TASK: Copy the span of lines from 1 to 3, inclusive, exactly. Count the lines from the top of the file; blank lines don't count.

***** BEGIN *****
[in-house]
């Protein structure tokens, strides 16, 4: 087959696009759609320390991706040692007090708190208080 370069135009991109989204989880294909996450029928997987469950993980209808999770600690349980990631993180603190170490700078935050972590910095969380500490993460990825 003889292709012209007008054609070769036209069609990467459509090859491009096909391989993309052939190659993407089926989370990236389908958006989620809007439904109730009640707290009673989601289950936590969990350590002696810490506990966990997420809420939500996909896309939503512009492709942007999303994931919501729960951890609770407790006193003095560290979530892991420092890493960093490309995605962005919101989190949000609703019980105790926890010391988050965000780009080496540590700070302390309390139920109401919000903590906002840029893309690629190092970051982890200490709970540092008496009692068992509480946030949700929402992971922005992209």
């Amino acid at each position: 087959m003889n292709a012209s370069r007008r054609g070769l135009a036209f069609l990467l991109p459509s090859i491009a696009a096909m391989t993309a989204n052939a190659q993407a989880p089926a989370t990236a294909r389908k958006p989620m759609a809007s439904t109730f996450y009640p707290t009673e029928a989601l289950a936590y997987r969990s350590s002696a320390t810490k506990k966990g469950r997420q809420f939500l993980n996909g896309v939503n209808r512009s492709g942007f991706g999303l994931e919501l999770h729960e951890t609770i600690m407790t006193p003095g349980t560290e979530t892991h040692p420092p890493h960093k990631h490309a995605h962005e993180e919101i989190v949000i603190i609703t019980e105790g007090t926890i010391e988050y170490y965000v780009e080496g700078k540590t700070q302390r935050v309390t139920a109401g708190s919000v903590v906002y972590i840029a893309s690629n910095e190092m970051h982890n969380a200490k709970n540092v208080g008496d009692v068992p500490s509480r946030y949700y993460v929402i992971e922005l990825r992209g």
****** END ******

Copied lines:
[in-house]
């Protein structure tokens, strides 16, 4: 087959696009759609320390991706040692007090708190208080 370069135009991109989204989880294909996450029928997987469950993980209808999770600690349980990631993180603190170490700078935050972590910095969380500490993460990825 003889292709012209007008054609070769036209069609990467459509090859491009096909391989993309052939190659993407089926989370990236389908958006989620809007439904109730009640707290009673989601289950936590969990350590002696810490506990966990997420809420939500996909896309939503512009492709942007999303994931919501729960951890609770407790006193003095560290979530892991420092890493960093490309995605962005919101989190949000609703019980105790926890010391988050965000780009080496540590700070302390309390139920109401919000903590906002840029893309690629190092970051982890200490709970540092008496009692068992509480946030949700929402992971922005992209």
């Amino acid at each position: 087959m003889n292709a012209s370069r007008r054609g070769l135009a036209f069609l990467l991109p459509s090859i491009a696009a096909m391989t993309a989204n052939a190659q993407a989880p089926a989370t990236a294909r389908k958006p989620m759609a809007s439904t109730f996450y009640p707290t009673e029928a989601l289950a936590y997987r969990s350590s002696a320390t810490k506990k966990g469950r997420q809420f939500l993980n996909g896309v939503n209808r512009s492709g942007f991706g999303l994931e919501l999770h729960e951890t609770i600690m407790t006193p003095g349980t560290e979530t892991h040692p420092p890493h960093k990631h490309a995605h962005e993180e919101i989190v949000i603190i609703t019980e105790g007090t926890i010391e988050y170490y965000v780009e080496g700078k540590t700070q302390r935050v309390t139920a109401g708190s919000v903590v906002y972590i840029a893309s690629n910095e190092m970051h982890n969380a200490k709970n540092v208080g008496d009692v068992p500490s509480r946030y949700y993460v929402i992971e922005l990825r992209g």